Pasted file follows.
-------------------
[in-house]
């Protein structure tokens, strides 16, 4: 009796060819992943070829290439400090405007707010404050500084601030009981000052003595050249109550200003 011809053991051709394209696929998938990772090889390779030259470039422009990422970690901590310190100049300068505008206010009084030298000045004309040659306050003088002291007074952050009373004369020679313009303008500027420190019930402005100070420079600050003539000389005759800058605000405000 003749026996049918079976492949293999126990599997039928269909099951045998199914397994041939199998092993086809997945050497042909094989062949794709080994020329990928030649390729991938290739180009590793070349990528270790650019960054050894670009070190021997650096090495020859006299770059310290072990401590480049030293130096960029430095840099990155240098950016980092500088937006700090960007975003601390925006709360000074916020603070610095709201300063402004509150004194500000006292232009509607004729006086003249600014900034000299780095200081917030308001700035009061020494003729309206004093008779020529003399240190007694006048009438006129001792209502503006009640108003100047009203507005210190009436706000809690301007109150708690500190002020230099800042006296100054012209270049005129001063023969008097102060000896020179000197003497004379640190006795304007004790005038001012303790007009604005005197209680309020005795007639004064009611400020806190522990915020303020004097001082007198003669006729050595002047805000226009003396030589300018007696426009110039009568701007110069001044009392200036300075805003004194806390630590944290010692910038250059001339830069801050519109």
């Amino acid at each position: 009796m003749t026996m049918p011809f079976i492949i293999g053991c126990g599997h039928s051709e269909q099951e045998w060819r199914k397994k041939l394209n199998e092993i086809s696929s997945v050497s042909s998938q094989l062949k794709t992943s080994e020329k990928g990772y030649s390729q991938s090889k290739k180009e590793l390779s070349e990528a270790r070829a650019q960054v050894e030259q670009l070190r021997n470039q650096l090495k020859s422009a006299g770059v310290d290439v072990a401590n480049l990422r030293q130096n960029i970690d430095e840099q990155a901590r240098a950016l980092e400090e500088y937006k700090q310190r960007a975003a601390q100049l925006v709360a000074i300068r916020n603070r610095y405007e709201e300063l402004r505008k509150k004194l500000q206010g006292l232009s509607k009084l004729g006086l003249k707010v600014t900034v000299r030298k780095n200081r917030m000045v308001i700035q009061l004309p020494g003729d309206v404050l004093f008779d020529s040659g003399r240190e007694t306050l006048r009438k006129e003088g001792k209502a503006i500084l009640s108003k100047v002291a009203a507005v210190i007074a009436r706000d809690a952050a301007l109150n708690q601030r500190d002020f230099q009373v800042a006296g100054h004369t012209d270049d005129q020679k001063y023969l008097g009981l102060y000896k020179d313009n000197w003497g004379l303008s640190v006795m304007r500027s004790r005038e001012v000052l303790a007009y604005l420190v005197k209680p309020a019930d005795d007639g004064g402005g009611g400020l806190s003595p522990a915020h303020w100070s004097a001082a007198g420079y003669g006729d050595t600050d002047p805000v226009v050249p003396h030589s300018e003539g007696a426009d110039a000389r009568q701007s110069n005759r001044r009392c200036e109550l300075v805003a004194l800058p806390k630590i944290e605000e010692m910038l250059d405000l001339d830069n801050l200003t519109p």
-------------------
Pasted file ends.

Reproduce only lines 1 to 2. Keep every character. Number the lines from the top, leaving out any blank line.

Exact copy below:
[in-house]
């Protein structure tokens, strides 16, 4: 009796060819992943070829290439400090405007707010404050500084601030009981000052003595050249109550200003 011809053991051709394209696929998938990772090889390779030259470039422009990422970690901590310190100049300068505008206010009084030298000045004309040659306050003088002291007074952050009373004369020679313009303008500027420190019930402005100070420079600050003539000389005759800058605000405000 003749026996049918079976492949293999126990599997039928269909099951045998199914397994041939199998092993086809997945050497042909094989062949794709080994020329990928030649390729991938290739180009590793070349990528270790650019960054050894670009070190021997650096090495020859006299770059310290072990401590480049030293130096960029430095840099990155240098950016980092500088937006700090960007975003601390925006709360000074916020603070610095709201300063402004509150004194500000006292232009509607004729006086003249600014900034000299780095200081917030308001700035009061020494003729309206004093008779020529003399240190007694006048009438006129001792209502503006009640108003100047009203507005210190009436706000809690301007109150708690500190002020230099800042006296100054012209270049005129001063023969008097102060000896020179000197003497004379640190006795304007004790005038001012303790007009604005005197209680309020005795007639004064009611400020806190522990915020303020004097001082007198003669006729050595002047805000226009003396030589300018007696426009110039009568701007110069001044009392200036300075805003004194806390630590944290010692910038250059001339830069801050519109």